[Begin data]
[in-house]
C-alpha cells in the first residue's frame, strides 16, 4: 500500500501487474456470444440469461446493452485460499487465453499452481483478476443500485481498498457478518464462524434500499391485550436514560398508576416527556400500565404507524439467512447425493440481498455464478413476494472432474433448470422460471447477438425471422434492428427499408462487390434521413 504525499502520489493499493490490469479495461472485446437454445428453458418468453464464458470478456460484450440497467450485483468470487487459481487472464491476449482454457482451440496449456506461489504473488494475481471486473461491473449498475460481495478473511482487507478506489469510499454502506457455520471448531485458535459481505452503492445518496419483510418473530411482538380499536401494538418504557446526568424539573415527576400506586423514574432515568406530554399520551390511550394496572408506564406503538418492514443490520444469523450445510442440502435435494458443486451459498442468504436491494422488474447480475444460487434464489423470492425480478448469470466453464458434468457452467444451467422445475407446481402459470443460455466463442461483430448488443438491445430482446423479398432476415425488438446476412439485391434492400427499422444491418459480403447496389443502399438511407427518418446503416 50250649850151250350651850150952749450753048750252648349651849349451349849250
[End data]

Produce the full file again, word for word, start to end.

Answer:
[in-house]
C-alpha cells in the first residue's frame, strides 16, 4: 500500500501487474456470444440469461446493452485460499487465453499452481483478476443500485481498498457478518464462524434500499391485550436514560398508576416527556400500565404507524439467512447425493440481498455464478413476494472432474433448470422460471447477438425471422434492428427499408462487390434521413 504525499502520489493499493490490469479495461472485446437454445428453458418468453464464458470478456460484450440497467450485483468470487487459481487472464491476449482454457482451440496449456506461489504473488494475481471486473461491473449498475460481495478473511482487507478506489469510499454502506457455520471448531485458535459481505452503492445518496419483510418473530411482538380499536401494538418504557446526568424539573415527576400506586423514574432515568406530554399520551390511550394496572408506564406503538418492514443490520444469523450445510442440502435435494458443486451459498442468504436491494422488474447480475444460487434464489423470492425480478448469470466453464458434468457452467444451467422445475407446481402459470443460455466463442461483430448488443438491445430482446423479398432476415425488438446476412439485391434492400427499422444491418459480403447496389443502399438511407427518418446503416 50250649850151250350651850150952749450753048750252648349651849349451349849250